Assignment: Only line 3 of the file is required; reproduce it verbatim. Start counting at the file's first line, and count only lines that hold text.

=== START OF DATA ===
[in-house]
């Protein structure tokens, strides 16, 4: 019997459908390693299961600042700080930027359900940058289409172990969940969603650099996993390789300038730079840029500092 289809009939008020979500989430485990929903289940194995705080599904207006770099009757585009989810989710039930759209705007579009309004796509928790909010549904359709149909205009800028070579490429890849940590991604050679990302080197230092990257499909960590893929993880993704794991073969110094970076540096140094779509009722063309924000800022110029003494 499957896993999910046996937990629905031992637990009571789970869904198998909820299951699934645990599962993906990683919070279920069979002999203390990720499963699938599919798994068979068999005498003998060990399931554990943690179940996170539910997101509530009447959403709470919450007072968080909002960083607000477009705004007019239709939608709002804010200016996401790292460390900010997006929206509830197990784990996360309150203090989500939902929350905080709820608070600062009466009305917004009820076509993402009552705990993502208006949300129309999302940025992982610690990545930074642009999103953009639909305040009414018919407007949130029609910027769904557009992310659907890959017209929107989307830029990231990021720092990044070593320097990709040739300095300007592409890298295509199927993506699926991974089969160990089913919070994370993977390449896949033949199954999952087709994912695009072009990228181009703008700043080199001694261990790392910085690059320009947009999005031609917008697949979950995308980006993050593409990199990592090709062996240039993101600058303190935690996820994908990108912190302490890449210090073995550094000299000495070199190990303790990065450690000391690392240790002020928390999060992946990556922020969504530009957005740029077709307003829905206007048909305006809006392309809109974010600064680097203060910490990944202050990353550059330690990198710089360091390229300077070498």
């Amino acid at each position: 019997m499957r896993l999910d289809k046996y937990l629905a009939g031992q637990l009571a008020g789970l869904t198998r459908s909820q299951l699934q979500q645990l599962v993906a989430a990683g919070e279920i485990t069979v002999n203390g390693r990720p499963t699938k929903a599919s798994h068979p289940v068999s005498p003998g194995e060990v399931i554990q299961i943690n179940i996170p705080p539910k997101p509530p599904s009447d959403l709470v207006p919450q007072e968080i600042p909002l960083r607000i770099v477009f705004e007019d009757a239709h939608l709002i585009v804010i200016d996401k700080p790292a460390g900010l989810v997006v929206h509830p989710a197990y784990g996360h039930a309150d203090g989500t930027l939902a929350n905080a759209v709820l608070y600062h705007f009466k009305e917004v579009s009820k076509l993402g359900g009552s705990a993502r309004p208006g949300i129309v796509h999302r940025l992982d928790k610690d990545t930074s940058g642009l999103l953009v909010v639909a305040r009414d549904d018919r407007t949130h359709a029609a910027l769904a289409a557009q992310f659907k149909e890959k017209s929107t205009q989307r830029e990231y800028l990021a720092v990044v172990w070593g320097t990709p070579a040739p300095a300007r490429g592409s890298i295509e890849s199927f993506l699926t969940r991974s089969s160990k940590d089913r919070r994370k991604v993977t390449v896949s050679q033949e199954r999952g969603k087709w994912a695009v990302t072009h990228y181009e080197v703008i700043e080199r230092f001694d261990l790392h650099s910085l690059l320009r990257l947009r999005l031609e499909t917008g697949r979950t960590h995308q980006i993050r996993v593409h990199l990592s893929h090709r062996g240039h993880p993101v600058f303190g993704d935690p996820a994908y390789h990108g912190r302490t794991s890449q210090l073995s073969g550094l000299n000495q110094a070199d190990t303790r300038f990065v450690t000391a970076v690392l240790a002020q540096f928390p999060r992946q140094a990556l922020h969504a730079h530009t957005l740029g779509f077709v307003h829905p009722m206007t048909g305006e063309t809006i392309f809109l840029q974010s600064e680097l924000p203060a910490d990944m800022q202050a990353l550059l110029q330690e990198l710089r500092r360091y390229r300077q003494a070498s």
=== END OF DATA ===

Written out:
């Amino acid at each position: 019997m499957r896993l999910d289809k046996y937990l629905a009939g031992q637990l009571a008020g789970l869904t198998r459908s909820q299951l699934q979500q645990l599962v993906a989430a990683g919070e279920i485990t069979v002999n203390g390693r990720p499963t699938k929903a599919s798994h068979p289940v068999s005498p003998g194995e060990v399931i554990q299961i943690n179940i996170p705080p539910k997101p509530p599904s009447d959403l709470v207006p919450q007072e968080i600042p909002l960083r607000i770099v477009f705004e007019d009757a239709h939608l709002i585009v804010i200016d996401k700080p790292a460390g900010l989810v997006v929206h509830p989710a197990y784990g996360h039930a309150d203090g989500t930027l939902a929350n905080a759209v709820l608070y600062h705007f009466k009305e917004v579009s009820k076509l993402g359900g009552s705990a993502r309004p208006g949300i129309v796509h999302r940025l992982d928790k610690d990545t930074s940058g642009l999103l953009v909010v639909a305040r009414d549904d018919r407007t949130h359709a029609a910027l769904a289409a557009q992310f659907k149909e890959k017209s929107t205009q989307r830029e990231y800028l990021a720092v990044v172990w070593g320097t990709p070579a040739p300095a300007r490429g592409s890298i295509e890849s199927f993506l699926t969940r991974s089969s160990k940590d089913r919070r994370k991604v993977t390449v896949s050679q033949e199954r999952g969603k087709w994912a695009v990302t072009h990228y181009e080197v703008i700043e080199r230092f001694d261990l790392h650099s910085l690059l320009r990257l947009r999005l031609e499909t917008g697949r979950t960590h995308q980006i993050r996993v593409h990199l990592s893929h090709r062996g240039h993880p993101v600058f303190g993704d935690p996820a994908y390789h990108g912190r302490t794991s890449q210090l073995s073969g550094l000299n000495q110094a070199d190990t303790r300038f990065v450690t000391a970076v690392l240790a002020q540096f928390p999060r992946q140094a990556l922020h969504a730079h530009t957005l740029g779509f077709v307003h829905p009722m206007t048909g305006e063309t809006i392309f809109l840029q974010s600064e680097l924000p203060a910490d990944m800022q202050a990353l550059l110029q330690e990198l710089r500092r360091y390229r300077q003494a070498s």